Sportsmart Football Manager, Andrew McCaig

Wearing shinguards has been compulsory for about 20  years. Over this time, the shinguard has evolved with remarkable changes. Now, with the latest materials being used, shinguards are much lighter and less cumbersome. With a large selection now available, everyone should be able to get the perfect fit.

A correctly fitted shinguard should cover about 75% of the tibia. They should not be worn too close to the knee or ankle; about 4cm should be allowed at each end so as not to impede mobility or touch.

I recommend all young children up to the age of 10 be encouraged to wear a shinguard that offers ankle and achilles protection. Getting used to the extra protection at an early age lessens injury risk and teaches them to identify a safer shinguard as they become more independent with their choices.

A shinguard that offers velcro strapping at the top and bottom also delivers more stability and lessens the chance of movement. Many shinguards now come with removable ankle protection which gives the guard a better fit over the tibia, then pulling on the ankle protection attachment. Well fitted, a shinguard should be snug around the shin and ankle, not protruding at the side of the calf like wings. This also allows any severe contact on any area of the shin to be absorbed and spread through the guard, reducing the impact on the area of contact.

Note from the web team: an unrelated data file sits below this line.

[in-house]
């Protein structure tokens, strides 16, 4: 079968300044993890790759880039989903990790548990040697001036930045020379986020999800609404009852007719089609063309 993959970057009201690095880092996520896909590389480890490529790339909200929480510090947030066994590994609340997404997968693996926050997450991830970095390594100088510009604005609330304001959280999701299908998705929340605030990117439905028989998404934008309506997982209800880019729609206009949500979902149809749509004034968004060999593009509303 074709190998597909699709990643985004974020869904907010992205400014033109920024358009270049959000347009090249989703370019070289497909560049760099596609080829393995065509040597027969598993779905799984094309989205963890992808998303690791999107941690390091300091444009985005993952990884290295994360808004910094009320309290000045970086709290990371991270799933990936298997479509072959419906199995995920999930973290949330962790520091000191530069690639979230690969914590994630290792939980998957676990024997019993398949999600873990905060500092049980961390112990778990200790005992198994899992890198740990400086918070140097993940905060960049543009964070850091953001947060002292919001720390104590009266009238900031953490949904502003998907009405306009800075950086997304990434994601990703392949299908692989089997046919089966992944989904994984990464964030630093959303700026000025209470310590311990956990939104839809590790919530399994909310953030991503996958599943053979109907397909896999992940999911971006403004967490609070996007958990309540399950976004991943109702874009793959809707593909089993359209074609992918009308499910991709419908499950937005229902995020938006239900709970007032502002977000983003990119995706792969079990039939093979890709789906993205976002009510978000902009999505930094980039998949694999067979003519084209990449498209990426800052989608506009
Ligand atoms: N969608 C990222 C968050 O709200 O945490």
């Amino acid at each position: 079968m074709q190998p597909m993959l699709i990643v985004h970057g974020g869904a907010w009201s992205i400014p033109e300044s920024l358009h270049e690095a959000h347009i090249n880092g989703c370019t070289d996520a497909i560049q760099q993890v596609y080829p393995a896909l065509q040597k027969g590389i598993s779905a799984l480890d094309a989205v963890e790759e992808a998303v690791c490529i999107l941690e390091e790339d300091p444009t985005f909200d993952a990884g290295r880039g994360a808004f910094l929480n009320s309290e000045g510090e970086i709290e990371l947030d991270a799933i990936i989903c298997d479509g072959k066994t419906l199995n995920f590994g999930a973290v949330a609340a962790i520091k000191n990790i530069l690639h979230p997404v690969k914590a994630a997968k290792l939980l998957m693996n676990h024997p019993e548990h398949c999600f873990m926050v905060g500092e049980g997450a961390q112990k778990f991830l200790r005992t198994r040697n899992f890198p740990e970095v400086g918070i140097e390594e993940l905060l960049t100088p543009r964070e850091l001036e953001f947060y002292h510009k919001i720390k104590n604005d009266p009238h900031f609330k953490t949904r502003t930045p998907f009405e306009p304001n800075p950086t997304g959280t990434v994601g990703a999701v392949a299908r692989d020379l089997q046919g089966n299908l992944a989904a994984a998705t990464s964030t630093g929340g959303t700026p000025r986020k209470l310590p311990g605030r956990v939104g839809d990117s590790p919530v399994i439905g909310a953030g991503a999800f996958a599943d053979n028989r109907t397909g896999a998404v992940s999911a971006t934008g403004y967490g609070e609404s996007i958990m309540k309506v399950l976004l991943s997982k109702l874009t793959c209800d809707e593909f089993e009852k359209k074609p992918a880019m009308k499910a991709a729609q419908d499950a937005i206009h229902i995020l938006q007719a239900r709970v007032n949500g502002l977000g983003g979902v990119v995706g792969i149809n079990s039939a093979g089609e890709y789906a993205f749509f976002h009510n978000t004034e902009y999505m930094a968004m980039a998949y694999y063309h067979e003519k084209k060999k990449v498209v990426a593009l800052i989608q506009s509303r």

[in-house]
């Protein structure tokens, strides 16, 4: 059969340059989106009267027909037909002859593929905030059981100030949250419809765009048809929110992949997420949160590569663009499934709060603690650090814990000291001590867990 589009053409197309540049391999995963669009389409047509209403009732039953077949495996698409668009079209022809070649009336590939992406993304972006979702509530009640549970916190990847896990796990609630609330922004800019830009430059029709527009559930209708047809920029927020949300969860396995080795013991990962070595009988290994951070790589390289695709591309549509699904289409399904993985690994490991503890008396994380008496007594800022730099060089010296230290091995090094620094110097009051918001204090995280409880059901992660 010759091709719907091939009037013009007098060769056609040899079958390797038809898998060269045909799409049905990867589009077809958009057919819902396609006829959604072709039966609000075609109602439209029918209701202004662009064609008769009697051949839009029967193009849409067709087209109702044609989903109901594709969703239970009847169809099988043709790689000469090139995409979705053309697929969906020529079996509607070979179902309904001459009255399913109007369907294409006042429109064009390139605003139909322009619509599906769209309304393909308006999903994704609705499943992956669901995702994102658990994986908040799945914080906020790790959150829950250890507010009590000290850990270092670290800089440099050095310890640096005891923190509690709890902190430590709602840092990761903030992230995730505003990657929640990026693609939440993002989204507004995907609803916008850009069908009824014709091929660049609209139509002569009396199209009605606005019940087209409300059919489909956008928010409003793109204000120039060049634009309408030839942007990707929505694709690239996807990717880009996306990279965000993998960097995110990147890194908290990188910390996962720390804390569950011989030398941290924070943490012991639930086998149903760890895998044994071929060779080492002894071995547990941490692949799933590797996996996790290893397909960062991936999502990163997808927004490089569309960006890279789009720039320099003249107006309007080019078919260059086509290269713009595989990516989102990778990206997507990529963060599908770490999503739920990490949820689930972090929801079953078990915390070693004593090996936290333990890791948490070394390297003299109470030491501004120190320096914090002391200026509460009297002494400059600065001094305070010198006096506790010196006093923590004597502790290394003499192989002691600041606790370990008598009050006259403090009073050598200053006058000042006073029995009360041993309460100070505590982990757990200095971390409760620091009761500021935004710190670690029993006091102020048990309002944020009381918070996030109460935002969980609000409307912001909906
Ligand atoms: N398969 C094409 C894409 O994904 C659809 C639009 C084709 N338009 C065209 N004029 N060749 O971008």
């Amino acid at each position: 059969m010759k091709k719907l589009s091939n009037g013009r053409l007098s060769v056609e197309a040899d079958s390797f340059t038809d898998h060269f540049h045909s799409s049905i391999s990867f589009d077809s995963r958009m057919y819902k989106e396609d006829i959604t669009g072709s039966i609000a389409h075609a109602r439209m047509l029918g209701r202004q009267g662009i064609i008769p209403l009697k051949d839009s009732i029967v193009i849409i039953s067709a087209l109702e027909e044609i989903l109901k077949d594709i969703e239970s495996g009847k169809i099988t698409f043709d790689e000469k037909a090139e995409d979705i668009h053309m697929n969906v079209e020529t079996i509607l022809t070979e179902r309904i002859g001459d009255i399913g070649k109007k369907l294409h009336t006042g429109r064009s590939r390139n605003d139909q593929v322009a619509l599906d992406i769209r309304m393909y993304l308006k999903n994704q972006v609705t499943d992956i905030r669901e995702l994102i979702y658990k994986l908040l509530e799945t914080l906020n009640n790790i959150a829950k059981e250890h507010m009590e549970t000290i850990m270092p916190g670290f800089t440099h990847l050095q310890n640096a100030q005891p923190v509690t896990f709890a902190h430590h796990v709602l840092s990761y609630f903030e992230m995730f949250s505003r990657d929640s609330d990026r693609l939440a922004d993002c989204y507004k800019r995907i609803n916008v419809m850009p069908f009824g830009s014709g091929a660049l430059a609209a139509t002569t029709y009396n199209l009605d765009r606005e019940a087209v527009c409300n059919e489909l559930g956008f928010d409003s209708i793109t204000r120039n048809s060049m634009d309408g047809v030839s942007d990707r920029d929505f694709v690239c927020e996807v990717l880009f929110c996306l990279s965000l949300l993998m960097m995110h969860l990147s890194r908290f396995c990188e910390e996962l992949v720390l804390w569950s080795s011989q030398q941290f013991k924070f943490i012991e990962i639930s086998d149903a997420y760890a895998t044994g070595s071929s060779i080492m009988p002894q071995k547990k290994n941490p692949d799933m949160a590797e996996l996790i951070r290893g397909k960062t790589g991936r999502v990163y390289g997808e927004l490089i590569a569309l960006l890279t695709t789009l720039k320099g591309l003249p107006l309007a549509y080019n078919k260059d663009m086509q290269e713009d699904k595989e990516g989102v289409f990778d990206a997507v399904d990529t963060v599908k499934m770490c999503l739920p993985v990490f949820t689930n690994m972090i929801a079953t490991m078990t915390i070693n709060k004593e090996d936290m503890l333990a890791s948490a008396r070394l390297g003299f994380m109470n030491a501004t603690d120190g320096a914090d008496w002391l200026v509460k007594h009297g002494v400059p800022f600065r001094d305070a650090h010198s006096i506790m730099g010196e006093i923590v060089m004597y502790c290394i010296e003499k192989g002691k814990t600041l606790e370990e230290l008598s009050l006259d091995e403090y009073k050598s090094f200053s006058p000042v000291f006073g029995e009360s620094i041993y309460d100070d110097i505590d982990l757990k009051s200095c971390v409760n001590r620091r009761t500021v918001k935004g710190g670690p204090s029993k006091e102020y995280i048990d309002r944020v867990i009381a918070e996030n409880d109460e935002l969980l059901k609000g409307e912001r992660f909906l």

Players should be aware that referees are instructed to inspect shinguards, which should be completely covered by socks/stockings. A referee can refuse a player permission to play should they feel their shinguards do not offer suitable protection.

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